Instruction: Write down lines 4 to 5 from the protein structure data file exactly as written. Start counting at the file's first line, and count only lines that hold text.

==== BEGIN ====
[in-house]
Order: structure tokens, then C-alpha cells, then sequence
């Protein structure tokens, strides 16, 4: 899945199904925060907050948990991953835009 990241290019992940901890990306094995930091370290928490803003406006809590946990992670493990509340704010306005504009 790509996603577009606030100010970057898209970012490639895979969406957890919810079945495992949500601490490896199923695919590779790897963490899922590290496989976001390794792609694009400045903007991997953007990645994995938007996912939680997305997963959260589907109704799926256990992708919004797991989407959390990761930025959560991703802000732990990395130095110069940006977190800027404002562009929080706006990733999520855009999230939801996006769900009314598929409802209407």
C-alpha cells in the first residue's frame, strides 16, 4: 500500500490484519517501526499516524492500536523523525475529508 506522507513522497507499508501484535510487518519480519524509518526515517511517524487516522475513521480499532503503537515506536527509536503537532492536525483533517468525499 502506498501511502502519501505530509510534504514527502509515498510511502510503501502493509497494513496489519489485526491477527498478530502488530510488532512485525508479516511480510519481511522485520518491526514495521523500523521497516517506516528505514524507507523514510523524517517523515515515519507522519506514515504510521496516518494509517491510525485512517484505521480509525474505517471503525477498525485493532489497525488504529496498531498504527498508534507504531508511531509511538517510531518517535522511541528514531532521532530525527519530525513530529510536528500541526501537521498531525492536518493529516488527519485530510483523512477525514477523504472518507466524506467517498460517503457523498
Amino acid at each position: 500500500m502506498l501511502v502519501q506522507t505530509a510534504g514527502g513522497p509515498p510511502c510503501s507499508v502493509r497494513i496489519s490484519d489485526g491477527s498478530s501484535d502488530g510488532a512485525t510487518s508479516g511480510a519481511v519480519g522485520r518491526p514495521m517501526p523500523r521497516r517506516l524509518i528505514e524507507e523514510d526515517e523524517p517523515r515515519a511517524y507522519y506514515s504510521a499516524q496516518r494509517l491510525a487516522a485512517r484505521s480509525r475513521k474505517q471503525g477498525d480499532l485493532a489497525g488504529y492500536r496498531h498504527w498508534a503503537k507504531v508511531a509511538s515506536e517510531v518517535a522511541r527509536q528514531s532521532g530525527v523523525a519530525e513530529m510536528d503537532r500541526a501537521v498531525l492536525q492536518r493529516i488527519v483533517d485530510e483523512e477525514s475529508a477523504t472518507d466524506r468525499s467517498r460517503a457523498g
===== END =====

C-alpha cells in the first residue's frame, strides 16, 4: 500500500490484519517501526499516524492500536523523525475529508 506522507513522497507499508501484535510487518519480519524509518526515517511517524487516522475513521480499532503503537515506536527509536503537532492536525483533517468525499 502506498501511502502519501505530509510534504514527502509515498510511502510503501502493509497494513496489519489485526491477527498478530502488530510488532512485525508479516511480510519481511522485520518491526514495521523500523521497516517506516528505514524507507523514510523524517517523515515515519507522519506514515504510521496516518494509517491510525485512517484505521480509525474505517471503525477498525485493532489497525488504529496498531498504527498508534507504531508511531509511538517510531518517535522511541528514531532521532530525527519530525513530529510536528500541526501537521498531525492536518493529516488527519485530510483523512477525514477523504472518507466524506467517498460517503457523498
Amino acid at each position: 500500500m502506498l501511502v502519501q506522507t505530509a510534504g514527502g513522497p509515498p510511502c510503501s507499508v502493509r497494513i496489519s490484519d489485526g491477527s498478530s501484535d502488530g510488532a512485525t510487518s508479516g511480510a519481511v519480519g522485520r518491526p514495521m517501526p523500523r521497516r517506516l524509518i528505514e524507507e523514510d526515517e523524517p517523515r515515519a511517524y507522519y506514515s504510521a499516524q496516518r494509517l491510525a487516522a485512517r484505521s480509525r475513521k474505517q471503525g477498525d480499532l485493532a489497525g488504529y492500536r496498531h498504527w498508534a503503537k507504531v508511531a509511538s515506536e517510531v518517535a522511541r527509536q528514531s532521532g530525527v523523525a519530525e513530529m510536528d503537532r500541526a501537521v498531525l492536525q492536518r493529516i488527519v483533517d485530510e483523512e477525514s475529508a477523504t472518507d466524506r468525499s467517498r460517503a457523498g